Wintrust Wealth Management delivers each of its programs (except Private Advisor Network) on a wrap-fee basis. The all-inclusive fee includes the investment management fees charged by Wintrust Wealth Management, Wells Fargo Advisors and applicable sub-advisors. It also includes expenses for transaction executions, custodial services, reporting and more. 

The wrap-program fee is charged as a percentage of assets under management (AUM). Unfortunately, Wintrust Wealth Management doesn’t publish its fee schedule, so we can’t provide it here. But your advisor will tell you their fees and provide them in the agreement documents. 

The asset-based fee for the Private Network Advisor program is negotiable and capped at 2.00%. You may also face other fees associated with the firm’s typical brokerage accounts such as SEC fees and other fees required by law. The firm won’t levy a separate charge for brokerage commissions on agency trades, markups or markdowns on principal transactions.

What to Watch Out For

According to the Wintrust Wealth Management’s Form ADV, this firm has four regulatory disclosures. All four apply to the firm directly. The most recent is from 2020 when the firm was alleged to have "failed to exercise reasonable due diligence to ascertain best execution under prevailing market conditions and failed to have a reasonable supervisory system to achieve compliance with best execution obligations." As a result of these allegations, the firm submitted to censure and paid a $35,000 fine.

Additionally, because Wintrust Wealth Management is affiliated with several financial services entities, a potential conflict of interest may arise if its representatives are incentivised to recommend the products and services of these affiliates. However, the firm has established a code of ethics that outlines its fiduciary duty to provide investment advice solely in the best interest of the client.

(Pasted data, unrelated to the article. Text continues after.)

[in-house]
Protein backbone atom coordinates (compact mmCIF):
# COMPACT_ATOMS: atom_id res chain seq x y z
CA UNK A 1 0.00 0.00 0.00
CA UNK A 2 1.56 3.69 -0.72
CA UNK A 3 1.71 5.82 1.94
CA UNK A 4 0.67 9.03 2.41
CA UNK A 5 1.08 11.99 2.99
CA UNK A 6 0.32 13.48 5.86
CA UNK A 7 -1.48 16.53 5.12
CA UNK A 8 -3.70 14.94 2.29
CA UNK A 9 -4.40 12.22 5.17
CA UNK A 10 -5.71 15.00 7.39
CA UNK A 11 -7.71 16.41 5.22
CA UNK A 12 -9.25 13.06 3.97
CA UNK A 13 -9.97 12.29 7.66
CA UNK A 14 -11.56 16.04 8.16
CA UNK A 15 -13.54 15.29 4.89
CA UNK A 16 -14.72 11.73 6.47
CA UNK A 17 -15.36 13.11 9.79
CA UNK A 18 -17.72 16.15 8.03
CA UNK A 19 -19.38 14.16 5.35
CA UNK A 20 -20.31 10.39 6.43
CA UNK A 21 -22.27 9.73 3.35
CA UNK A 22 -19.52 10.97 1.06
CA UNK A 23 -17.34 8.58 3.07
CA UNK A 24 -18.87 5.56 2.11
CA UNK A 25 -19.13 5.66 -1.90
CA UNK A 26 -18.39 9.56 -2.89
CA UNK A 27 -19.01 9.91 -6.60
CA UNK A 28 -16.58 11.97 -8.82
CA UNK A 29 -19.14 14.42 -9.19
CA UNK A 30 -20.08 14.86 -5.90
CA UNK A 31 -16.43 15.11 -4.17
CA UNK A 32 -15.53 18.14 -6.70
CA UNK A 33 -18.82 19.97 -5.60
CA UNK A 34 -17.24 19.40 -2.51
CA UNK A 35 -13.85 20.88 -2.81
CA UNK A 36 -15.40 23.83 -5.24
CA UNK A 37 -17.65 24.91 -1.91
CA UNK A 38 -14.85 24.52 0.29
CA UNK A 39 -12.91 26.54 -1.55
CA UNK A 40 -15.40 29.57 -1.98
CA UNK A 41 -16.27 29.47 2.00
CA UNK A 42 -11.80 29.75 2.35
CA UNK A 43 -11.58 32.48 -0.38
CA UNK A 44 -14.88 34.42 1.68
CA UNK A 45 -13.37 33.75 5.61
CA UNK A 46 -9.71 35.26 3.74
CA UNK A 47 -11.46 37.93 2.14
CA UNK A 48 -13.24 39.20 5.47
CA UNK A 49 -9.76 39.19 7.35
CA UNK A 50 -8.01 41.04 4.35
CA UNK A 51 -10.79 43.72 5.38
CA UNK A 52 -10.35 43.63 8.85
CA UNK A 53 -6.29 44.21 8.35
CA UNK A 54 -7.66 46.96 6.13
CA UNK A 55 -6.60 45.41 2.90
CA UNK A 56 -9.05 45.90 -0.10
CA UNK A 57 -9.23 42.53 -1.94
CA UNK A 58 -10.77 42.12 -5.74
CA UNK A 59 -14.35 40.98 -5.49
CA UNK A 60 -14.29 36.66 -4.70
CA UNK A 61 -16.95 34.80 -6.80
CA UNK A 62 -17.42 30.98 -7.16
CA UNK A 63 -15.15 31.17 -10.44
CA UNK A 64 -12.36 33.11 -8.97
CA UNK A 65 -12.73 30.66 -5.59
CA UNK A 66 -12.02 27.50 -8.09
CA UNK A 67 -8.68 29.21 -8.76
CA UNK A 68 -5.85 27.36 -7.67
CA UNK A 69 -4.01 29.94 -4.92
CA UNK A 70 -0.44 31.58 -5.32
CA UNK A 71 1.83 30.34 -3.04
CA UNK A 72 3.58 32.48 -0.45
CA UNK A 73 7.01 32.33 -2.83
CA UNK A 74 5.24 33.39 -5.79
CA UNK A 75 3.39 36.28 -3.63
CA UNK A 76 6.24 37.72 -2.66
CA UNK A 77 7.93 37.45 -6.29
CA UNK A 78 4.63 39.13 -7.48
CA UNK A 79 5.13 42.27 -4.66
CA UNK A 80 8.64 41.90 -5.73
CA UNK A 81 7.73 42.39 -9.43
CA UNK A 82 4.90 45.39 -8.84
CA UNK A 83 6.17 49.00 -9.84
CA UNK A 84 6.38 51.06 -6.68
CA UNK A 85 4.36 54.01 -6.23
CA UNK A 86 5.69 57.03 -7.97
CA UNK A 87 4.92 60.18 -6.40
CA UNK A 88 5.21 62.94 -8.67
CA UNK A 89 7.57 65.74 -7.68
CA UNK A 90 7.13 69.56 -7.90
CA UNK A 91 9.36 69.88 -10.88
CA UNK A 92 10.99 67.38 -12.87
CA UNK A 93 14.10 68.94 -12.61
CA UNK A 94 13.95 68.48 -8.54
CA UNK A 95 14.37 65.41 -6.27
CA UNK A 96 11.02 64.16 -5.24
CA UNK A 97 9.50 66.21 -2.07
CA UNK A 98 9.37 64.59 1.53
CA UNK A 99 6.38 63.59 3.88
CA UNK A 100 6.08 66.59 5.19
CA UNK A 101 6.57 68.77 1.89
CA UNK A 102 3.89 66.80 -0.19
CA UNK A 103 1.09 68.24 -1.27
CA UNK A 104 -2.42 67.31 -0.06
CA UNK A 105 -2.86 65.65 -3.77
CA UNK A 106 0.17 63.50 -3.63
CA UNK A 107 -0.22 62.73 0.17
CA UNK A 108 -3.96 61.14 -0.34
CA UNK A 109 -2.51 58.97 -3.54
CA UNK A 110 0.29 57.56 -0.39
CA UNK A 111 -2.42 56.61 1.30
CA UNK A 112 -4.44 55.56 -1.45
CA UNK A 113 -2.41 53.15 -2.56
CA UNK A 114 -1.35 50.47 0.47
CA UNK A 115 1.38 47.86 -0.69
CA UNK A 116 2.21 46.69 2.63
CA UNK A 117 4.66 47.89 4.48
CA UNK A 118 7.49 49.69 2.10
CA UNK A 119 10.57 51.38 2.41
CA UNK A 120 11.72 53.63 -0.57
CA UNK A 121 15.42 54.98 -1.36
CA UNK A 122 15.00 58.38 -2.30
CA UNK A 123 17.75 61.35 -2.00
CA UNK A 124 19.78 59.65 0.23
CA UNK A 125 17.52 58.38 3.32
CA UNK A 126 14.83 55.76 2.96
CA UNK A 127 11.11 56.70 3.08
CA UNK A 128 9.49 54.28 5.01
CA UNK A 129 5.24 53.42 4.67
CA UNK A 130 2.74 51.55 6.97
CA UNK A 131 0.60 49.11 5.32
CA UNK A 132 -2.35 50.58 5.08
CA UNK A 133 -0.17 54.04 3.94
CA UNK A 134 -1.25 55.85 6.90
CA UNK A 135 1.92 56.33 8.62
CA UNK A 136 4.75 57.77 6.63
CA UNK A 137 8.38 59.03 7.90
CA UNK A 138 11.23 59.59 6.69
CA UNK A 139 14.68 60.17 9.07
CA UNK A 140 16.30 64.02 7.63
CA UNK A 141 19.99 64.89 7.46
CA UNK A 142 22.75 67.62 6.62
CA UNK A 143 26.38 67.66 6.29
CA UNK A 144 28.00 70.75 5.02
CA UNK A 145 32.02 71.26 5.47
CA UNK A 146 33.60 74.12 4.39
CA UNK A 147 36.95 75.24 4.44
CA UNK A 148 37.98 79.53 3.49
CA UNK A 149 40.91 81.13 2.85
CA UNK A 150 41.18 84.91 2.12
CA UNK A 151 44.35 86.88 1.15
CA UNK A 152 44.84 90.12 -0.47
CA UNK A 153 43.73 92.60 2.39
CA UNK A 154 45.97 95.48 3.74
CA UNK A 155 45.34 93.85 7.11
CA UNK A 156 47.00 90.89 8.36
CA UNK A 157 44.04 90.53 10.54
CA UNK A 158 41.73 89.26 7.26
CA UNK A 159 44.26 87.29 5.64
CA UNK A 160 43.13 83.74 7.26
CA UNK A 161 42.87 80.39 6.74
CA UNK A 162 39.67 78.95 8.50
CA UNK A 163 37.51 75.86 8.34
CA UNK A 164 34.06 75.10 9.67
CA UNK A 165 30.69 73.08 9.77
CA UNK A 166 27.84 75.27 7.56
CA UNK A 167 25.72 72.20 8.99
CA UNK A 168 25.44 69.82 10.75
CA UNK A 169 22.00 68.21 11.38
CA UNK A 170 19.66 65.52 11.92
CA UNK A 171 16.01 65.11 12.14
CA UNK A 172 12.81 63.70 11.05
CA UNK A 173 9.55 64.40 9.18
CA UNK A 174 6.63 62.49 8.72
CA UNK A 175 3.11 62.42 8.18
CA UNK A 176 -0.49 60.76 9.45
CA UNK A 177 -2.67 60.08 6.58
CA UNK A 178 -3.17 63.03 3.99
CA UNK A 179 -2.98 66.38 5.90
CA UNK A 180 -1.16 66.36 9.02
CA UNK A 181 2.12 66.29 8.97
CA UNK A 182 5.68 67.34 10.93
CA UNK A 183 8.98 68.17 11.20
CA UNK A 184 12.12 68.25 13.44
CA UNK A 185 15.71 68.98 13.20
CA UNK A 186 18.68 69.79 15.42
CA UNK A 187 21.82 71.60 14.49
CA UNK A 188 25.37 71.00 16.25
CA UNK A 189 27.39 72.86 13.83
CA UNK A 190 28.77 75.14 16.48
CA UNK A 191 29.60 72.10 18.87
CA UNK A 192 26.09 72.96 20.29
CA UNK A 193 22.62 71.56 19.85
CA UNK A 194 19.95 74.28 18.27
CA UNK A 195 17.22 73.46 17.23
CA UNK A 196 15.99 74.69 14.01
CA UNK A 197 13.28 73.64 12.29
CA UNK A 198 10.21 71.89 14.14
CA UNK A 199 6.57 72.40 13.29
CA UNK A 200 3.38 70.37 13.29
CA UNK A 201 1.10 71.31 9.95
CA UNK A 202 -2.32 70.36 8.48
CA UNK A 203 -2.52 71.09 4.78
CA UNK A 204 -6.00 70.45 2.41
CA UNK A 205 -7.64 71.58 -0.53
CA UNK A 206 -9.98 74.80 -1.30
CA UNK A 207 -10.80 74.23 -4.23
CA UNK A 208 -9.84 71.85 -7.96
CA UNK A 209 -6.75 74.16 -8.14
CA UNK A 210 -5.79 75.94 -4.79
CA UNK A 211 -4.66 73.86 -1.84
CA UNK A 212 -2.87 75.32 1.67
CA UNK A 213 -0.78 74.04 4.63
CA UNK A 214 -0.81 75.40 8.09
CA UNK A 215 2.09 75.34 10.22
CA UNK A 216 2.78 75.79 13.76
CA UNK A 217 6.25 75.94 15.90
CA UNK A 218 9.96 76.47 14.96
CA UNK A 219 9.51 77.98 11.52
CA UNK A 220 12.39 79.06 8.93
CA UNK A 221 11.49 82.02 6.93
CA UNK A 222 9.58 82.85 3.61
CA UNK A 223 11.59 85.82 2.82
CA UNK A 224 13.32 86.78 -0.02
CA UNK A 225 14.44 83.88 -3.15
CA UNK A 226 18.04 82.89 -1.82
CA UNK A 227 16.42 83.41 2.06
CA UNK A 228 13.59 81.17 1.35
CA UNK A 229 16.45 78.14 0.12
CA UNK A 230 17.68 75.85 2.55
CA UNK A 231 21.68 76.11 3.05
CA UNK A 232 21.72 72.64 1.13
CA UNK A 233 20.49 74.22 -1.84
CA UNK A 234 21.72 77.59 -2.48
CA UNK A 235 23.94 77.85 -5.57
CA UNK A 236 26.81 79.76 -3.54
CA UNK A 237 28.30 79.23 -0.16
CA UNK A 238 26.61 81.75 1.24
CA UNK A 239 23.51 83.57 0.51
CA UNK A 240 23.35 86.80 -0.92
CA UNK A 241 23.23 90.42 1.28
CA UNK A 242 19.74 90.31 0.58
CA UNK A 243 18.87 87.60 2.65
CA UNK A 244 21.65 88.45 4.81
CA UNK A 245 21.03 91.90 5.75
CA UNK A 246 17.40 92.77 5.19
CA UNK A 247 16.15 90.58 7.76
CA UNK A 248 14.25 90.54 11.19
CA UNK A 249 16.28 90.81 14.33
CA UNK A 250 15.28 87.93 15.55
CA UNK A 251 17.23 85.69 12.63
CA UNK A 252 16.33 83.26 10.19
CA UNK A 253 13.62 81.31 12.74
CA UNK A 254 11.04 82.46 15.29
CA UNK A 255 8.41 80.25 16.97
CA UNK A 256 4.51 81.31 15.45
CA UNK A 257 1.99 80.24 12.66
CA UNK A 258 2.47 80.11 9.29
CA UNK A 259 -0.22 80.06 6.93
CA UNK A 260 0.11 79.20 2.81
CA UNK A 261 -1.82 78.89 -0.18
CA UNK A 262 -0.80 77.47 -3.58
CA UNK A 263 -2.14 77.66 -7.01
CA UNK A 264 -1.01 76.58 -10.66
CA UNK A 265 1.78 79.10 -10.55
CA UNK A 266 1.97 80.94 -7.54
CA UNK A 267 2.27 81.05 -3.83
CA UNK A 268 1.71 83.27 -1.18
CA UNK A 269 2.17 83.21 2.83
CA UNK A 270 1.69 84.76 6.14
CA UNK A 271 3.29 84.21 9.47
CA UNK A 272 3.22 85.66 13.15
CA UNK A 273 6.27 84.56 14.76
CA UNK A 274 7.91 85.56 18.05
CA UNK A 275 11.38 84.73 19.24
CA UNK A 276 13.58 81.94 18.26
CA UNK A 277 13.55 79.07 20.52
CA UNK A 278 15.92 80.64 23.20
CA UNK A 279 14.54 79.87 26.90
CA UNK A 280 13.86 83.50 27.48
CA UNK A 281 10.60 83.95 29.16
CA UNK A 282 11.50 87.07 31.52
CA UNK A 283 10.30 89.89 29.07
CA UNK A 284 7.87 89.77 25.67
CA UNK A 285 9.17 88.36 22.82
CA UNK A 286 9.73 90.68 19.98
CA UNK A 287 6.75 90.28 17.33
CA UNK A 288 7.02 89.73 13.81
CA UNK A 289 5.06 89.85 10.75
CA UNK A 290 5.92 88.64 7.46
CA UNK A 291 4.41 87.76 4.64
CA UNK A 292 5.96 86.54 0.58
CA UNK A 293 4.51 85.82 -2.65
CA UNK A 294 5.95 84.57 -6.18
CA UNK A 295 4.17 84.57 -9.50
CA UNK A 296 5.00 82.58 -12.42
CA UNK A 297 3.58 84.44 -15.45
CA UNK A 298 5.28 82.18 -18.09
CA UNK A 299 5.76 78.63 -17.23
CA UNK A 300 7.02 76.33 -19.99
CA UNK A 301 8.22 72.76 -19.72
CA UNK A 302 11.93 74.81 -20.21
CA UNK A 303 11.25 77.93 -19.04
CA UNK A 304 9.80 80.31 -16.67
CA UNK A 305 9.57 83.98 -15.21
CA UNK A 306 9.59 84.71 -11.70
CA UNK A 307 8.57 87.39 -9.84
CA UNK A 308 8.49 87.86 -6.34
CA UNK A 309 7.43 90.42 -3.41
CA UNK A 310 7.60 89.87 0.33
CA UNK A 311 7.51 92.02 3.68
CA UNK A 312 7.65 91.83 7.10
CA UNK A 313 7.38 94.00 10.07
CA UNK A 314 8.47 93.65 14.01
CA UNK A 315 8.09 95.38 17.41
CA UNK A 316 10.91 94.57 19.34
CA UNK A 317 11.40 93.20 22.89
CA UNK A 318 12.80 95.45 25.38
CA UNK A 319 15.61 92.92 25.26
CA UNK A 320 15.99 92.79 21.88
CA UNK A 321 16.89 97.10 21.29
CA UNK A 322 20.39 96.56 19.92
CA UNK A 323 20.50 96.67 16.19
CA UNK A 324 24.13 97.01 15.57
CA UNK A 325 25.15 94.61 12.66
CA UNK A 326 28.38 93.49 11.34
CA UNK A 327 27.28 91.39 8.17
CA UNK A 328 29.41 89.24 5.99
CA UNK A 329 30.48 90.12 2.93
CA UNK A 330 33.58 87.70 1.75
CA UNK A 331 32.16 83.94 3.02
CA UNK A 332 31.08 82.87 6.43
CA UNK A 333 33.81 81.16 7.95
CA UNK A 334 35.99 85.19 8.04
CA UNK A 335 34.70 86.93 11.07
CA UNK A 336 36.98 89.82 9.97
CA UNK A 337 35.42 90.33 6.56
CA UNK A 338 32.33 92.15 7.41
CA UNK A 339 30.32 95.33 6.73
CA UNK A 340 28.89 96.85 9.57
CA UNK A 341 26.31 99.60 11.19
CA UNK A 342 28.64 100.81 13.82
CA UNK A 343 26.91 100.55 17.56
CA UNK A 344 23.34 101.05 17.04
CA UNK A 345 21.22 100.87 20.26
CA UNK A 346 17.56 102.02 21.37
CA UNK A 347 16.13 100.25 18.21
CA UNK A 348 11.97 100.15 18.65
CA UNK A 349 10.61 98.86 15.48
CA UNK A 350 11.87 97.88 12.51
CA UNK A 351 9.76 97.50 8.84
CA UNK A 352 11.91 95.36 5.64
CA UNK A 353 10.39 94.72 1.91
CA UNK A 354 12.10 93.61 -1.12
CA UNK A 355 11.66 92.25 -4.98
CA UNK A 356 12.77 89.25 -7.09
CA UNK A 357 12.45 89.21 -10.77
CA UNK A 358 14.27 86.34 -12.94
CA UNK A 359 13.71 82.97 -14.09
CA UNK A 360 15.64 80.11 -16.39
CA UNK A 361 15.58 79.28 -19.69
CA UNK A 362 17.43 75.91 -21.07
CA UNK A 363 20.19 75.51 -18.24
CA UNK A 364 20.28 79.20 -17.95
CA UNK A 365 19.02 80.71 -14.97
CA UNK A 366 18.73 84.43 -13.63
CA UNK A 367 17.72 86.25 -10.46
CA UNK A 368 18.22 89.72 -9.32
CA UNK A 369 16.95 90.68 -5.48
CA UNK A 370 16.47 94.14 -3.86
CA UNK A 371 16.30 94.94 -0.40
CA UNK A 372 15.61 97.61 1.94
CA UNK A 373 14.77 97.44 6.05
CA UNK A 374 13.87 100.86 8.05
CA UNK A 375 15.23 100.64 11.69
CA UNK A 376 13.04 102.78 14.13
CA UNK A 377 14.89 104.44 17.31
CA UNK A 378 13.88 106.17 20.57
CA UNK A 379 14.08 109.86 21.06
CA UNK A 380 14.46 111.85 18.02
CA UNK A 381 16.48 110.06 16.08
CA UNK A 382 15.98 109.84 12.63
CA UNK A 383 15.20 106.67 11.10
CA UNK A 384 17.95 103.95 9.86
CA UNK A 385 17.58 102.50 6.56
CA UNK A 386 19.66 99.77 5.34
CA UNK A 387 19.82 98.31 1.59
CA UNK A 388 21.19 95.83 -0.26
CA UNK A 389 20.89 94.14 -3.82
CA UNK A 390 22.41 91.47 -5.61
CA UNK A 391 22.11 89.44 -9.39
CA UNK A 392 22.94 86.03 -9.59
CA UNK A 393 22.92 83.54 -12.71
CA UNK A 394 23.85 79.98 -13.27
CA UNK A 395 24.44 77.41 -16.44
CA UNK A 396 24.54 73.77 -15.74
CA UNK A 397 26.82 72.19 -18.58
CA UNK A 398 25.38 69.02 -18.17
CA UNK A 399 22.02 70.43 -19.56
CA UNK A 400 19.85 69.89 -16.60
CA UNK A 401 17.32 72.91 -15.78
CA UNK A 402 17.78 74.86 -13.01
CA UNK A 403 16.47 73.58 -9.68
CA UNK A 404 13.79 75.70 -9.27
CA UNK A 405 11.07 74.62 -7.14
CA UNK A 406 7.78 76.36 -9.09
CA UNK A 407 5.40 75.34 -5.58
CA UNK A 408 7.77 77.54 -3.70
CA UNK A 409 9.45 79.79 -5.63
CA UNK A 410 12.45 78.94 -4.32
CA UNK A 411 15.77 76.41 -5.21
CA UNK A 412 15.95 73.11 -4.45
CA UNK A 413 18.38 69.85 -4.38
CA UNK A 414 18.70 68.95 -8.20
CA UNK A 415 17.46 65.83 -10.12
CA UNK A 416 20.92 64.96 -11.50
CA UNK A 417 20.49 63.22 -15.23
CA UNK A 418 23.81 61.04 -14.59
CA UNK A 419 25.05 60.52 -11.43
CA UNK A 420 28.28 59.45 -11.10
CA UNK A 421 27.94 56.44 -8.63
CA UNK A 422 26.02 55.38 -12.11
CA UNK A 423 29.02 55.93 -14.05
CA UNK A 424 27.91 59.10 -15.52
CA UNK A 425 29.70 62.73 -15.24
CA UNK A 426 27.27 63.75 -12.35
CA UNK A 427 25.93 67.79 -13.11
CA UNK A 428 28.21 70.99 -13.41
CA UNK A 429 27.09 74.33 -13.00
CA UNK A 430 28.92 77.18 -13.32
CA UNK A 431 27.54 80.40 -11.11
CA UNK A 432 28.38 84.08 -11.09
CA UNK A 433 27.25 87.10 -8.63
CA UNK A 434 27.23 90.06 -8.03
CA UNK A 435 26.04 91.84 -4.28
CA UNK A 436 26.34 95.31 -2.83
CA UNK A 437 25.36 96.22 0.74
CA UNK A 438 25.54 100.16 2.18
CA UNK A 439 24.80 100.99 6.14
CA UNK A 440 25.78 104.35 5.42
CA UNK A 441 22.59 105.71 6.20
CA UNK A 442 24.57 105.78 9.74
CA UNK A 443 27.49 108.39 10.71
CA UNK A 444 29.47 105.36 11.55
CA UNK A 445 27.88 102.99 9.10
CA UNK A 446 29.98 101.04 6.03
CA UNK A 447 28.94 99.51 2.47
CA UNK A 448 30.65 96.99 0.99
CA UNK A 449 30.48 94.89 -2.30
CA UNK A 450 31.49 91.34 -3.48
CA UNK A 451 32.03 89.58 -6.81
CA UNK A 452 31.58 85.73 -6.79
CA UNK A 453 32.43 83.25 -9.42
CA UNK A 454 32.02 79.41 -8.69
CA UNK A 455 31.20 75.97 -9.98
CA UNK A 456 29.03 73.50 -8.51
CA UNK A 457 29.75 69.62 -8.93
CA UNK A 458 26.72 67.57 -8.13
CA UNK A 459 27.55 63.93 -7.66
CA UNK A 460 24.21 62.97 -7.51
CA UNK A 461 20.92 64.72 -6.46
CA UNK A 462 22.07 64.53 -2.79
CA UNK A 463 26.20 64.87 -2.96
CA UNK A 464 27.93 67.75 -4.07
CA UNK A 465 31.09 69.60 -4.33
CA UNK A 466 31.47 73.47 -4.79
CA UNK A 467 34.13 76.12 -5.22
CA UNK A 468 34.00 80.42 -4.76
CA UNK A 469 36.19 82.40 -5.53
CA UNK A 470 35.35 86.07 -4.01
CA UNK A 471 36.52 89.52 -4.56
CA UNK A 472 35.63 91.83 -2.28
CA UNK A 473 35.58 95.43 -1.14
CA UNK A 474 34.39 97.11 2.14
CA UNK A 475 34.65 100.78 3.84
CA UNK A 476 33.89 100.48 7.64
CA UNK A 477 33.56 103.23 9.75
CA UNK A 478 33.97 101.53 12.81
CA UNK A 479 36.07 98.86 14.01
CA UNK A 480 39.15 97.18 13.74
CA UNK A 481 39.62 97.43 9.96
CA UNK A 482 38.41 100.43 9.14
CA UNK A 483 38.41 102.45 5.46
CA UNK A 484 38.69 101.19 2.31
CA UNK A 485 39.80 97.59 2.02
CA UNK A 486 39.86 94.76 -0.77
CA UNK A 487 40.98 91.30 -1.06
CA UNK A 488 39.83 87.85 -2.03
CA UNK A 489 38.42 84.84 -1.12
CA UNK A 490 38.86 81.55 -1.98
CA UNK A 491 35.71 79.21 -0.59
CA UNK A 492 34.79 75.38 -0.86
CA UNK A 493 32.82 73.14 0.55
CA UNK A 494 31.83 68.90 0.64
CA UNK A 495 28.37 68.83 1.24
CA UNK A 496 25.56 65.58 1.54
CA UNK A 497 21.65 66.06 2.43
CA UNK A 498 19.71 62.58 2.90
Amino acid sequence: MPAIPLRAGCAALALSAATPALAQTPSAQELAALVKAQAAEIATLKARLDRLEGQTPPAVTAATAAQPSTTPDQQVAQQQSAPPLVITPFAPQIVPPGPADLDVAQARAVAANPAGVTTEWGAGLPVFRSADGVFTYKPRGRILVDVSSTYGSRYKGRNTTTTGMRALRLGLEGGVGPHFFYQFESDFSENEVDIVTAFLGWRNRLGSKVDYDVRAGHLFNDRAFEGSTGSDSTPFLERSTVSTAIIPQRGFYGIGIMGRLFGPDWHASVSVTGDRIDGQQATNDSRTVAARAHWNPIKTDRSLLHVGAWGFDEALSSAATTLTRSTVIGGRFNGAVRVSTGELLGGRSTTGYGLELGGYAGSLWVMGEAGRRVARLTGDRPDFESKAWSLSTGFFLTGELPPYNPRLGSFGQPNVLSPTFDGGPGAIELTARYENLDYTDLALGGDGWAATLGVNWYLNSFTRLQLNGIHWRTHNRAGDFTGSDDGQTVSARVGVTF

Opening an Account With Wintrust Wealth Management

If you're interested in working with Wintrust and its network of advisors, you can reach out directly either to the firm or an advisor. You can do so over the phone, or via email if you'd prefer that medium of correspondance.

All information was accurate as of the writing of this article.

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How Long $1 Million Lasts in Retirement

SmartAsset's interactive map highlights places where $1 million will last the longest in retirement. Zoom between states and the national map to see the top spots in each region. Also, scroll over any city to learn about the cost of living in retirement for that location.

Least
Most
Rank City Housing Expenses Food Expenses Healthcare Expenses Utilities Expenses Transportation Expenses

Methodology We weighed potential expenditures for a prospective retiree with a  $1 million nest egg to assess how many years that fund would cover in retirement in America’s largest cities.

We applied cost of living data from the Council for Community and Economic Research to adjust those national average spending levels based on the costs of each expense category (housing, food, healthcare, utilities, transportation and other) in each city. Using this data, SmartAsset calculated the average cost of living for retirees in metro areas across the U.S.

We assumed the $1 million would grow at a net annual return of 2% after inflation. Then, we divided $1 million by the sum of each of those annual numbers to determine how long $1 million would cover retirement expenses in each of the cities in our study. Cities where $1 million lasted the longest ranked the highest in the study.